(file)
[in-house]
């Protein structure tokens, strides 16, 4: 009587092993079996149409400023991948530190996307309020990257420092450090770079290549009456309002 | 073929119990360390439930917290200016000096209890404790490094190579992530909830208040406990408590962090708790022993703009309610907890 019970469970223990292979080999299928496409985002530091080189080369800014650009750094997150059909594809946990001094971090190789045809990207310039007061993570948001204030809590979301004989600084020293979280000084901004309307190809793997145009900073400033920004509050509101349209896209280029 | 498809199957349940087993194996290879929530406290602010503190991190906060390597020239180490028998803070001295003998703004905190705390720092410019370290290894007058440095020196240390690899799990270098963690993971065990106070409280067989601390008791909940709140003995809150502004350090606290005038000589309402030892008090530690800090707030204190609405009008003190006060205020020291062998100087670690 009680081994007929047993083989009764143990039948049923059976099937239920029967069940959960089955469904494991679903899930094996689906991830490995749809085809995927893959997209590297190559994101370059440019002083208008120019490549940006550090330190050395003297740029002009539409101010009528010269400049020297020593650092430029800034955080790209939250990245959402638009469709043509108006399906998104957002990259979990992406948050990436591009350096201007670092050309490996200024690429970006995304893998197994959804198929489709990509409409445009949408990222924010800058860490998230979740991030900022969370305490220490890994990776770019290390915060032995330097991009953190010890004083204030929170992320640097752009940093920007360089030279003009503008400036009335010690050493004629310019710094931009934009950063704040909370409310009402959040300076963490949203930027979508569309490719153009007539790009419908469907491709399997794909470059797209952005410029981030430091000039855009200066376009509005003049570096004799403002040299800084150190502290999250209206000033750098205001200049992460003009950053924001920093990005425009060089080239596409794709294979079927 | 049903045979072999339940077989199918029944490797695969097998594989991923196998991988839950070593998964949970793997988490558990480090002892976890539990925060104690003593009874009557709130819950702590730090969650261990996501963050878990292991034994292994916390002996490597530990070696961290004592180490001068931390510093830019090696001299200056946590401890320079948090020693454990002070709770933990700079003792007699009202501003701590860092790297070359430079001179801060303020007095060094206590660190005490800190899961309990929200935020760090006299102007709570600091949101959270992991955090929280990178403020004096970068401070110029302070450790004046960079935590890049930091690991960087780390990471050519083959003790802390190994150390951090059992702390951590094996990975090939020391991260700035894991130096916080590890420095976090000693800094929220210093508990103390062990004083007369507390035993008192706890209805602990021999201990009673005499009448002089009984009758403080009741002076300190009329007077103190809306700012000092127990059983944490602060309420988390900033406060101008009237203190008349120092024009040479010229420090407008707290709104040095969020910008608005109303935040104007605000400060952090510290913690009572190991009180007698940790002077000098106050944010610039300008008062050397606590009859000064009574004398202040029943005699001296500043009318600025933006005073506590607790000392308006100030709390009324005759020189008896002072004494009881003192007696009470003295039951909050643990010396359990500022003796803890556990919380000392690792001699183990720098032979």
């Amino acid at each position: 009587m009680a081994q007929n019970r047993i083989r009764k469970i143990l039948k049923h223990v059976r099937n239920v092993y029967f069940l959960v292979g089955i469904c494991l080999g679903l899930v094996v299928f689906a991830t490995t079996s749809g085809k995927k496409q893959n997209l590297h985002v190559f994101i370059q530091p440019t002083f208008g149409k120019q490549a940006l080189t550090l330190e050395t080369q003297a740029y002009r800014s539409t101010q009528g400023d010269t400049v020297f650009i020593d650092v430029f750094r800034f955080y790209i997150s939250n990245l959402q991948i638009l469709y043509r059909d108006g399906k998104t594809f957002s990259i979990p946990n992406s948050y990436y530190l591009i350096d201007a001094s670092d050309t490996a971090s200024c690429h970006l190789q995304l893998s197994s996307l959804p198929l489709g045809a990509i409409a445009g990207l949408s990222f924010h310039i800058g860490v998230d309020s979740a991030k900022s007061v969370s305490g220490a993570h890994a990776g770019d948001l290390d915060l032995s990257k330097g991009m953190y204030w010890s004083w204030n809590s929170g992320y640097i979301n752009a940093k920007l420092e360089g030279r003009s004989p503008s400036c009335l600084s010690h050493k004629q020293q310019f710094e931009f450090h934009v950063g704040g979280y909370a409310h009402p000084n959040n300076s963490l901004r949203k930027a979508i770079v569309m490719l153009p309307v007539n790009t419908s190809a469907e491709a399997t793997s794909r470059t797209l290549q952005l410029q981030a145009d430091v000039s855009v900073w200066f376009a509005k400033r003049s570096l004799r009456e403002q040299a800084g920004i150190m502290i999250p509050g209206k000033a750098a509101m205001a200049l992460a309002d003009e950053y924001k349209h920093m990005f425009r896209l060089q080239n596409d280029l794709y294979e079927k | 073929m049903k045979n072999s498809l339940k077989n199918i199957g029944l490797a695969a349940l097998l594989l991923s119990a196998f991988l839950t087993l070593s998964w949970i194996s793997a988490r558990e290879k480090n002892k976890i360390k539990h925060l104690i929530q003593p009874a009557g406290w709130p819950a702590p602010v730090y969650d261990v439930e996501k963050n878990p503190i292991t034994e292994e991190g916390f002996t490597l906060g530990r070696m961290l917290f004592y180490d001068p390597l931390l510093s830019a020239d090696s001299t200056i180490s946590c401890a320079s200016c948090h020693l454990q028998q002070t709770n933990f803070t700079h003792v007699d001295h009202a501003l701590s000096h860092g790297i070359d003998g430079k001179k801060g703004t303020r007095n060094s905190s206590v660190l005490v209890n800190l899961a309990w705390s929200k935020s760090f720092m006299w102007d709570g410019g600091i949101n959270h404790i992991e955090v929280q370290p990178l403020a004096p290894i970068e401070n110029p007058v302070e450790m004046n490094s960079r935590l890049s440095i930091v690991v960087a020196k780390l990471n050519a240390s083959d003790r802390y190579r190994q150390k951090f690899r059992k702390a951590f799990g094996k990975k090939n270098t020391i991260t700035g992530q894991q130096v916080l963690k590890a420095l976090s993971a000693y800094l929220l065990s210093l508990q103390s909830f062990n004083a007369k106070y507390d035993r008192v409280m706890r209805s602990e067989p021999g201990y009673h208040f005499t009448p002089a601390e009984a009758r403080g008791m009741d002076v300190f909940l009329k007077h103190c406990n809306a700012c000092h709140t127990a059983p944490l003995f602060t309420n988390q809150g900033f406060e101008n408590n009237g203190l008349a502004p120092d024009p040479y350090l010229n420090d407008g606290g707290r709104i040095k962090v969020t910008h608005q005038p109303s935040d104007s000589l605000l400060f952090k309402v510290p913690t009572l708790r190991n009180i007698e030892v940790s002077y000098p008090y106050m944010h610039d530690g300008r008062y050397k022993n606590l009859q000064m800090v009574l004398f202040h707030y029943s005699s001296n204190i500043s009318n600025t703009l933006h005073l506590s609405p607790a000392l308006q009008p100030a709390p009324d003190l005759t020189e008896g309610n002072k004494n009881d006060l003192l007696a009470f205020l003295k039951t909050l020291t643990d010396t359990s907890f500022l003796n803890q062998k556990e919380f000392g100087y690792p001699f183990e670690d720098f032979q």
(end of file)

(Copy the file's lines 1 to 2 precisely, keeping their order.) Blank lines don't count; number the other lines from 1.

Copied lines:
[in-house]
């Protein structure tokens, strides 16, 4: 009587092993079996149409400023991948530190996307309020990257420092450090770079290549009456309002 | 073929119990360390439930917290200016000096209890404790490094190579992530909830208040406990408590962090708790022993703009309610907890 019970469970223990292979080999299928496409985002530091080189080369800014650009750094997150059909594809946990001094971090190789045809990207310039007061993570948001204030809590979301004989600084020293979280000084901004309307190809793997145009900073400033920004509050509101349209896209280029 | 498809199957349940087993194996290879929530406290602010503190991190906060390597020239180490028998803070001295003998703004905190705390720092410019370290290894007058440095020196240390690899799990270098963690993971065990106070409280067989601390008791909940709140003995809150502004350090606290005038000589309402030892008090530690800090707030204190609405009008003190006060205020020291062998100087670690 009680081994007929047993083989009764143990039948049923059976099937239920029967069940959960089955469904494991679903899930094996689906991830490995749809085809995927893959997209590297190559994101370059440019002083208008120019490549940006550090330190050395003297740029002009539409101010009528010269400049020297020593650092430029800034955080790209939250990245959402638009469709043509108006399906998104957002990259979990992406948050990436591009350096201007670092050309490996200024690429970006995304893998197994959804198929489709990509409409445009949408990222924010800058860490998230979740991030900022969370305490220490890994990776770019290390915060032995330097991009953190010890004083204030929170992320640097752009940093920007360089030279003009503008400036009335010690050493004629310019710094931009934009950063704040909370409310009402959040300076963490949203930027979508569309490719153009007539790009419908469907491709399997794909470059797209952005410029981030430091000039855009200066376009509005003049570096004799403002040299800084150190502290999250209206000033750098205001200049992460003009950053924001920093990005425009060089080239596409794709294979079927 | 049903045979072999339940077989199918029944490797695969097998594989991923196998991988839950070593998964949970793997988490558990480090002892976890539990925060104690003593009874009557709130819950702590730090969650261990996501963050878990292991034994292994916390002996490597530990070696961290004592180490001068931390510093830019090696001299200056946590401890320079948090020693454990002070709770933990700079003792007699009202501003701590860092790297070359430079001179801060303020007095060094206590660190005490800190899961309990929200935020760090006299102007709570600091949101959270992991955090929280990178403020004096970068401070110029302070450790004046960079935590890049930091690991960087780390990471050519083959003790802390190994150390951090059992702390951590094996990975090939020391991260700035894991130096916080590890420095976090000693800094929220210093508990103390062990004083007369507390035993008192706890209805602990021999201990009673005499009448002089009984009758403080009741002076300190009329007077103190809306700012000092127990059983944490602060309420988390900033406060101008009237203190008349120092024009040479010229420090407008707290709104040095969020910008608005109303935040104007605000400060952090510290913690009572190991009180007698940790002077000098106050944010610039300008008062050397606590009859000064009574004398202040029943005699001296500043009318600025933006005073506590607790000392308006100030709390009324005759020189008896002072004494009881003192007696009470003295039951909050643990010396359990500022003796803890556990919380000392690792001699183990720098032979």